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The Trinity and Reason

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Go among twenty ministers, and say,—our fellow presbyter has denied the doctrine of the Trinity. The very first bubbling up of censure will be from that form of reason which is embalmed in the vote of the vast body of believers. The arrogance of the presbyter!—is the first thing that will strike every body. But how long should this outcry last? Always, if the Church is infallible; and, past doubt, the Church is infallible in vital matters. Let us consider this.

By John Miller

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The Trinity Not To Be Judged By Reason

 

I wish to set forward the statement, that I am moved to write this book by Scripture. In order to do this, I hold the ground that the Trinity is not to be judged by reason. In order to do this, I follow that statement, and show that it is very peculiar. Everything is to be judged by reason. Until it is true that the eye is no judge of color, it will never be true that reason is no judge of anything; for, in fact, there is no judge of anything but reason; and of all that our race can conceive, reason is the sole and universal arbiter.

 

What is meant, therefore, by reason being no judge of the Trinity? Let me explain by the instance of gravitation. Reaching far back to absolute sight, and to those most obstinate of all demonstrators of truth, mathematical figures, the mind has been forced into the faith that there is gravitation. It is no judge of the phenomena, afterward. The man who is prolific of difficulties, and tells us that gravitation is impossible; and who backs up his thought by saying that the sun is ninety-four millions of miles away, and that is grappling the earth over that distance is a sheer conceit, we laugh at. Let the sun get over its own difficulties. We have forever demonstrated the truth, that it does attract; and all inter-situated puzzles we neglect. Reason is a judge of everything; but, having made her judgment back at the original truth, we know what we mean by saying, that she is no judge of the doctrine afterward.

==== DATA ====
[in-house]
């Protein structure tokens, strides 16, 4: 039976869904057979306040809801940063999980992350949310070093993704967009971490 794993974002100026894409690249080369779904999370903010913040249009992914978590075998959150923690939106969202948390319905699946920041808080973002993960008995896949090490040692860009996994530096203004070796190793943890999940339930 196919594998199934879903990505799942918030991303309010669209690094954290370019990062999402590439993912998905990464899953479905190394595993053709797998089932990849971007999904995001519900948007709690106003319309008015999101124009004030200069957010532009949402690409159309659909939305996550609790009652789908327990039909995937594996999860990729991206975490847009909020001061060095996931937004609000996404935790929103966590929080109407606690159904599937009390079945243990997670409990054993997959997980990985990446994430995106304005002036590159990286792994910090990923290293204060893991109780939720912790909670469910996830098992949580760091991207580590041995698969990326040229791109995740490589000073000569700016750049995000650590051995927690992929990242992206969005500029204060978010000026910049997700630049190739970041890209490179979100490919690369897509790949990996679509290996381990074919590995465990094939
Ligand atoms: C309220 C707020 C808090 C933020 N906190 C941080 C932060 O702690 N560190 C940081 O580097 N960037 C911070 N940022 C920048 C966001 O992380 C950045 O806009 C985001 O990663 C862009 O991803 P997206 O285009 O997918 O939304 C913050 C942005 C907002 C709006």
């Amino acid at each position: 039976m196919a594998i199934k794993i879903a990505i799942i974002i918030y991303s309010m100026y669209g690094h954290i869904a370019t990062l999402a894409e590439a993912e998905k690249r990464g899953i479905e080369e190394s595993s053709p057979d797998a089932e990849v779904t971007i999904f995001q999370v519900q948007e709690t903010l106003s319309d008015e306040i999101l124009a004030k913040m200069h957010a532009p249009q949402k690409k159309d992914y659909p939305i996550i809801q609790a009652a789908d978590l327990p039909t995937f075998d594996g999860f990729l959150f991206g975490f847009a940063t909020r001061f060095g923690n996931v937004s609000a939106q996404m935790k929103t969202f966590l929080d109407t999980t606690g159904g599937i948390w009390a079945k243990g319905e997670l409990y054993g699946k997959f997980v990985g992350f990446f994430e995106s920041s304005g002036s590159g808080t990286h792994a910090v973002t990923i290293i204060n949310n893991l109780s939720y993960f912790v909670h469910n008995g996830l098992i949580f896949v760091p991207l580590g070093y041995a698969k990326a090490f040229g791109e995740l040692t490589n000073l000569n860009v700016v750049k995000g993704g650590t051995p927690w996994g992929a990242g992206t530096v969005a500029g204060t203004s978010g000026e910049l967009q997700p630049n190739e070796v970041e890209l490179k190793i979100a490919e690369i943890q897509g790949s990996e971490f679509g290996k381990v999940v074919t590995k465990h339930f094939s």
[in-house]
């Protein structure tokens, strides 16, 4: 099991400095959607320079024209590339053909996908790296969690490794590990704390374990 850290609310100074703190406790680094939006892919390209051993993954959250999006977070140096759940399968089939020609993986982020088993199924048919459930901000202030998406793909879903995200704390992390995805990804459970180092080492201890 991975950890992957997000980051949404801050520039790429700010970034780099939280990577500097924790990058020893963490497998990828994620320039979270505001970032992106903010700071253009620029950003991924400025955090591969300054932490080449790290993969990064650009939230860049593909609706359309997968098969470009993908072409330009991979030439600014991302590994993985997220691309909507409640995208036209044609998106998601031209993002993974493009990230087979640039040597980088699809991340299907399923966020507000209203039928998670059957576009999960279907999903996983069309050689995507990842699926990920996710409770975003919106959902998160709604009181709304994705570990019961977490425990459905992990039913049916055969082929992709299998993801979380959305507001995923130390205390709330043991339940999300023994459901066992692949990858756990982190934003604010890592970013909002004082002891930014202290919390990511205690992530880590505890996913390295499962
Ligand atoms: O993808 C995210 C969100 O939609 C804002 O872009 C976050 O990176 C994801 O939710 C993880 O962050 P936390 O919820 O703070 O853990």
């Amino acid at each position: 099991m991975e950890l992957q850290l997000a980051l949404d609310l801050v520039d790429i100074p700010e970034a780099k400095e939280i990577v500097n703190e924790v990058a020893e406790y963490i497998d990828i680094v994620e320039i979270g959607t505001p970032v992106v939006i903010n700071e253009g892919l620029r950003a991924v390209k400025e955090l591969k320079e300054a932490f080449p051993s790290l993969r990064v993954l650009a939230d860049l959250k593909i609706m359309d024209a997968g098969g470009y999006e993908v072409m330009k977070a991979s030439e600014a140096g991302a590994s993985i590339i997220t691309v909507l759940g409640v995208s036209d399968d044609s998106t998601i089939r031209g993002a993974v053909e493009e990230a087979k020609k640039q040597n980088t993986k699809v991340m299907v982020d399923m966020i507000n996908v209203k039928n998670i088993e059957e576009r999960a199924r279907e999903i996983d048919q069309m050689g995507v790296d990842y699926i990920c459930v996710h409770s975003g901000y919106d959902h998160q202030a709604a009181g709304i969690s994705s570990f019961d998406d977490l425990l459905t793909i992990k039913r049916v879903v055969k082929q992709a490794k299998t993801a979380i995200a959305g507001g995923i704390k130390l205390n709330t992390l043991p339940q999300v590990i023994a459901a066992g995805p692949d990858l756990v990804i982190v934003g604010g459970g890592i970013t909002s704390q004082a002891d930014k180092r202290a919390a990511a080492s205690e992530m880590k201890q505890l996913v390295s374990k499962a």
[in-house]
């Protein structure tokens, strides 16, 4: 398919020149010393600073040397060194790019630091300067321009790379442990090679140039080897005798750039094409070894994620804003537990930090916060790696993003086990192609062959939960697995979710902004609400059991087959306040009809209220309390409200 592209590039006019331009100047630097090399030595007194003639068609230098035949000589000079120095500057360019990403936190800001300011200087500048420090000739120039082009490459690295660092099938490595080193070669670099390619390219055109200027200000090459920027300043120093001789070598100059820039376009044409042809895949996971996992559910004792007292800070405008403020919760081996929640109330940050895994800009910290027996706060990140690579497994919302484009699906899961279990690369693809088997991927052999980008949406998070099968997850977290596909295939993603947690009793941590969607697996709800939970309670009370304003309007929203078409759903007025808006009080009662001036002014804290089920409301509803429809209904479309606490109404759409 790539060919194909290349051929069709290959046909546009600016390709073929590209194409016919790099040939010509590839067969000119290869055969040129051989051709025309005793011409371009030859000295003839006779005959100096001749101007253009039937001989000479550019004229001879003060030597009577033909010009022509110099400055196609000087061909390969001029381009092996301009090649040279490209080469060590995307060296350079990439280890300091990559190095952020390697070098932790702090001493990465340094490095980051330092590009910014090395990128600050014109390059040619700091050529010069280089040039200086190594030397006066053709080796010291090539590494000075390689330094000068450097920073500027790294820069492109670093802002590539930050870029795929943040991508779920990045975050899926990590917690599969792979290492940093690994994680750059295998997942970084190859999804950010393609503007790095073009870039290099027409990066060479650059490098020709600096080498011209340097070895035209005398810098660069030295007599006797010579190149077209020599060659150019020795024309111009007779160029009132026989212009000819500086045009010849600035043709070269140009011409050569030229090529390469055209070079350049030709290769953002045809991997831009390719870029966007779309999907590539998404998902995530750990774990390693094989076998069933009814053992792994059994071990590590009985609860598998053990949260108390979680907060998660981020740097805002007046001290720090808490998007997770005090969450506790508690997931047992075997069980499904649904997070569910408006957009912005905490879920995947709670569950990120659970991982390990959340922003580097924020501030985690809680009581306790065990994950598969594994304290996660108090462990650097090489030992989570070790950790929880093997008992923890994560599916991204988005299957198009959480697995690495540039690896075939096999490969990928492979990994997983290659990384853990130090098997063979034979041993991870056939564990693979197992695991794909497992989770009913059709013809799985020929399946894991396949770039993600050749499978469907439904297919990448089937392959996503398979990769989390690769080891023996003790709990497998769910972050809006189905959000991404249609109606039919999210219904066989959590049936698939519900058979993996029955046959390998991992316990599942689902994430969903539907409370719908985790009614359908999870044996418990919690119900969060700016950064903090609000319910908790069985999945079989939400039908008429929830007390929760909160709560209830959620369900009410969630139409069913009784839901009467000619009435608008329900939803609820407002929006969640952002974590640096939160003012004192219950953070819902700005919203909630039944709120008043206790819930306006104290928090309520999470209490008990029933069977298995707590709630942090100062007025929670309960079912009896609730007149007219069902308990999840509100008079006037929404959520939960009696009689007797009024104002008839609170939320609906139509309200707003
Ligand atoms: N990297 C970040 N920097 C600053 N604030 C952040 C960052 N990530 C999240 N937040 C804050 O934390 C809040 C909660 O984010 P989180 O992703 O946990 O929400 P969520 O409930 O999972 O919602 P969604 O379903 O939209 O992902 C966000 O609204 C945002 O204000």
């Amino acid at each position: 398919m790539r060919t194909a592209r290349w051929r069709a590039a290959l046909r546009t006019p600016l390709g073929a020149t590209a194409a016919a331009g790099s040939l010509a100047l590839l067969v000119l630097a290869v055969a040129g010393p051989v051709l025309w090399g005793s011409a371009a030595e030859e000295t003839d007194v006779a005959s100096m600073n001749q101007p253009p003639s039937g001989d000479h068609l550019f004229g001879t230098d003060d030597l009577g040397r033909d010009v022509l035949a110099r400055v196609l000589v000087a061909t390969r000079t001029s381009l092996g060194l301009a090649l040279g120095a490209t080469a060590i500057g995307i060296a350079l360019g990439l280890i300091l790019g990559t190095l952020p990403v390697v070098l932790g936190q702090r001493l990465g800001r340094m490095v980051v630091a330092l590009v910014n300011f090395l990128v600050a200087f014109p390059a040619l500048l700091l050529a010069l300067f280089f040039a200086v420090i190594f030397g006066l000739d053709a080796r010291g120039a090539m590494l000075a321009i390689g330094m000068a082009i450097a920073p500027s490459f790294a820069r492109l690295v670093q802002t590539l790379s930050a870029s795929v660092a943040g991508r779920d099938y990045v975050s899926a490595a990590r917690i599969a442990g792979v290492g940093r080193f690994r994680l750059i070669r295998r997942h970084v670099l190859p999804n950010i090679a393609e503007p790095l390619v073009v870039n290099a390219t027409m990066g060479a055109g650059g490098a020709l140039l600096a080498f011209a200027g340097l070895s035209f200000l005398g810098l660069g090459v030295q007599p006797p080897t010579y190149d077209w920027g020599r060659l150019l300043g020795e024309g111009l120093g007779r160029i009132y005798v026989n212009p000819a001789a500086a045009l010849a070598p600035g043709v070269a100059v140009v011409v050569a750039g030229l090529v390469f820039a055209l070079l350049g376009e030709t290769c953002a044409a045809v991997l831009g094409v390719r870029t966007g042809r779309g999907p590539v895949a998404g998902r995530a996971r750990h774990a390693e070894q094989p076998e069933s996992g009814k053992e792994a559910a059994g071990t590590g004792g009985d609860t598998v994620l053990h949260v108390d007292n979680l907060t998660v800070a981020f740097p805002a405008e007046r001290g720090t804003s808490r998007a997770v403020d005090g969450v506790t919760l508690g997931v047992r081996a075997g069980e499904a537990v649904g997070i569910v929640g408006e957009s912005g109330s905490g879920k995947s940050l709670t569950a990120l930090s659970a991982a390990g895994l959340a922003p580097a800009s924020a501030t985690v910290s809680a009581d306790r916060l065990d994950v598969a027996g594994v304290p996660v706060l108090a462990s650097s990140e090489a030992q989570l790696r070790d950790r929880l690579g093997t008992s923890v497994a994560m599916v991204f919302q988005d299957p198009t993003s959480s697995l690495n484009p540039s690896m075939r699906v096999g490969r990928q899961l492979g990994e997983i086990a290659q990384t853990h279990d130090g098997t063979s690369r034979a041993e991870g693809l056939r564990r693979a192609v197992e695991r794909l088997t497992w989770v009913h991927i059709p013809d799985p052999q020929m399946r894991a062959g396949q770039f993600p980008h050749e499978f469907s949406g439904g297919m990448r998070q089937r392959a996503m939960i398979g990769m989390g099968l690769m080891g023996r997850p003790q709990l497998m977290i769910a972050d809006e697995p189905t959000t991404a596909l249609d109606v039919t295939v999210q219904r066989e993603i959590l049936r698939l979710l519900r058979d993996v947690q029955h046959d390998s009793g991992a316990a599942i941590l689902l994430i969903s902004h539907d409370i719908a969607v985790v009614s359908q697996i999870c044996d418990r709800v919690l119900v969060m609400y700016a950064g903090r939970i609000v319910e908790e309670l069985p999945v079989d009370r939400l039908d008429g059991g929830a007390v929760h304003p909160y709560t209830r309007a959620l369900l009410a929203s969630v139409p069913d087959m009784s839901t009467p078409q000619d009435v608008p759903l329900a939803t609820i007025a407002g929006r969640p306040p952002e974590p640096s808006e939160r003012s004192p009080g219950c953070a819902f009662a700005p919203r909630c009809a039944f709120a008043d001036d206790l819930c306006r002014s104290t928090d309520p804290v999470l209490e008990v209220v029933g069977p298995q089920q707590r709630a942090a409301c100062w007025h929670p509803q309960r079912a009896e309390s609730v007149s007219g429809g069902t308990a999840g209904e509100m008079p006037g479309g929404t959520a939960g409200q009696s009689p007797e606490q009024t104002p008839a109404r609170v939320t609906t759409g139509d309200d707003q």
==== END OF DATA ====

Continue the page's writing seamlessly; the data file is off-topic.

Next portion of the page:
So of the Trinity. In a way that is universal and confessed, reason has made her judgment of the Word of God. This is a broad field; and she has examined it thoroughly. This is the all-comprehensive fact; and she bas established it by outward and inward evidence. She has come to the strongest faith (and no disciple of the Redeemer will lightly quibble over it), that the Bible is the voice of the Almighty; and this, not by mystic partialities, but by reasonable tests, which lift her ever afterward above the fear of what is contained in the recognized canon.

 

This is what is meant by reason being no judge of the Trinity.

 

The Papist has a kindred submissiveness. He does not deny the authority of reason; but he has spent all her power in examining into the authority of the Church. There has been his original question. He holds you to be right in testing him there. And, if you would witness patience, you have but to look at his books on the church. Where you are building up the authority of Scripture, he is laying the corner stone of Zion; and it is only after you have accepted the church, that he lays his hand upon your mouth, and tells you that you have no right of private judgment afterward.

 

And to show how sincere we are in all this, we say plainly, If the Mass were in the Bible, we would believe the Mass. The Papist believes it on the authority of the Church. We would believe it on the authority of Scripture. And, in either case, man’s appeal is to his rational nature; for, in the one case, it has led him to accept the Church, and in the other, Scripture; and it is only on the lower ground, that he denies, in such things as the Trinity and the Mass, any right to the judgments of the mind.

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